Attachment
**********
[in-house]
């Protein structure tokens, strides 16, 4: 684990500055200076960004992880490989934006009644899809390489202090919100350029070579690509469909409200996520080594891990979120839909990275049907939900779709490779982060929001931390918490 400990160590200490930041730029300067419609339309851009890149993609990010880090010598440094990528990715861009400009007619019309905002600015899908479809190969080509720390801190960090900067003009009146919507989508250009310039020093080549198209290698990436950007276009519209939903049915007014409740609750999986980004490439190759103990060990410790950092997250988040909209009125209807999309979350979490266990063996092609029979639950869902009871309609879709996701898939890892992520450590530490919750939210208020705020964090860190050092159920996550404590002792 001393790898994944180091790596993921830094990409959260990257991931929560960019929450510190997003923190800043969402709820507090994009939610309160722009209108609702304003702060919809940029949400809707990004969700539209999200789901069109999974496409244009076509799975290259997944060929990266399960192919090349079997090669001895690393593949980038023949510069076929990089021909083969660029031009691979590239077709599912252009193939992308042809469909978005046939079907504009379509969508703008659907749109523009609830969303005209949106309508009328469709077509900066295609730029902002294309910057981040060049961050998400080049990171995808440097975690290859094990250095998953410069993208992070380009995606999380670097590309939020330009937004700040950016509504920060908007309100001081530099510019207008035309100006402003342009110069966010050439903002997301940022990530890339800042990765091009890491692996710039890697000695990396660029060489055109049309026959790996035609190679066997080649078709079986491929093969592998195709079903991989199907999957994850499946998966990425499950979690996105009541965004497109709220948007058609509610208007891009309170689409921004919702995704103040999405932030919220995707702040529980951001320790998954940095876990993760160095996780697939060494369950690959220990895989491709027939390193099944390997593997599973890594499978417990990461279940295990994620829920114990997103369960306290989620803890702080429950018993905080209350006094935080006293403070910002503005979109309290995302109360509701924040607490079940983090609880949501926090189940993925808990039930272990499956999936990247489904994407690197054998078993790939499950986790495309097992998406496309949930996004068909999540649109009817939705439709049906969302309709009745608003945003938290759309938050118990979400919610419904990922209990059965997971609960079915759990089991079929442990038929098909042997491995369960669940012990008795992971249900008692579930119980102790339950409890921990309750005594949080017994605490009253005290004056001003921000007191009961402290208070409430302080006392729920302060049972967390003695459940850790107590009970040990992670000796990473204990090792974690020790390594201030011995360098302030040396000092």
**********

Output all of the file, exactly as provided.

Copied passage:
[in-house]
């Protein structure tokens, strides 16, 4: 684990500055200076960004992880490989934006009644899809390489202090919100350029070579690509469909409200996520080594891990979120839909990275049907939900779709490779982060929001931390918490 400990160590200490930041730029300067419609339309851009890149993609990010880090010598440094990528990715861009400009007619019309905002600015899908479809190969080509720390801190960090900067003009009146919507989508250009310039020093080549198209290698990436950007276009519209939903049915007014409740609750999986980004490439190759103990060990410790950092997250988040909209009125209807999309979350979490266990063996092609029979639950869902009871309609879709996701898939890892992520450590530490919750939210208020705020964090860190050092159920996550404590002792 001393790898994944180091790596993921830094990409959260990257991931929560960019929450510190997003923190800043969402709820507090994009939610309160722009209108609702304003702060919809940029949400809707990004969700539209999200789901069109999974496409244009076509799975290259997944060929990266399960192919090349079997090669001895690393593949980038023949510069076929990089021909083969660029031009691979590239077709599912252009193939992308042809469909978005046939079907504009379509969508703008659907749109523009609830969303005209949106309508009328469709077509900066295609730029902002294309910057981040060049961050998400080049990171995808440097975690290859094990250095998953410069993208992070380009995606999380670097590309939020330009937004700040950016509504920060908007309100001081530099510019207008035309100006402003342009110069966010050439903002997301940022990530890339800042990765091009890491692996710039890697000695990396660029060489055109049309026959790996035609190679066997080649078709079986491929093969592998195709079903991989199907999957994850499946998966990425499950979690996105009541965004497109709220948007058609509610208007891009309170689409921004919702995704103040999405932030919220995707702040529980951001320790998954940095876990993760160095996780697939060494369950690959220990895989491709027939390193099944390997593997599973890594499978417990990461279940295990994620829920114990997103369960306290989620803890702080429950018993905080209350006094935080006293403070910002503005979109309290995302109360509701924040607490079940983090609880949501926090189940993925808990039930272990499956999936990247489904994407690197054998078993790939499950986790495309097992998406496309949930996004068909999540649109009817939705439709049906969302309709009745608003945003938290759309938050118990979400919610419904990922209990059965997971609960079915759990089991079929442990038929098909042997491995369960669940012990008795992971249900008692579930119980102790339950409890921990309750005594949080017994605490009253005290004056001003921000007191009961402290208070409430302080006392729920302060049972967390003695459940850790107590009970040990992670000796990473204990090792974690020790390594201030011995360098302030040396000092």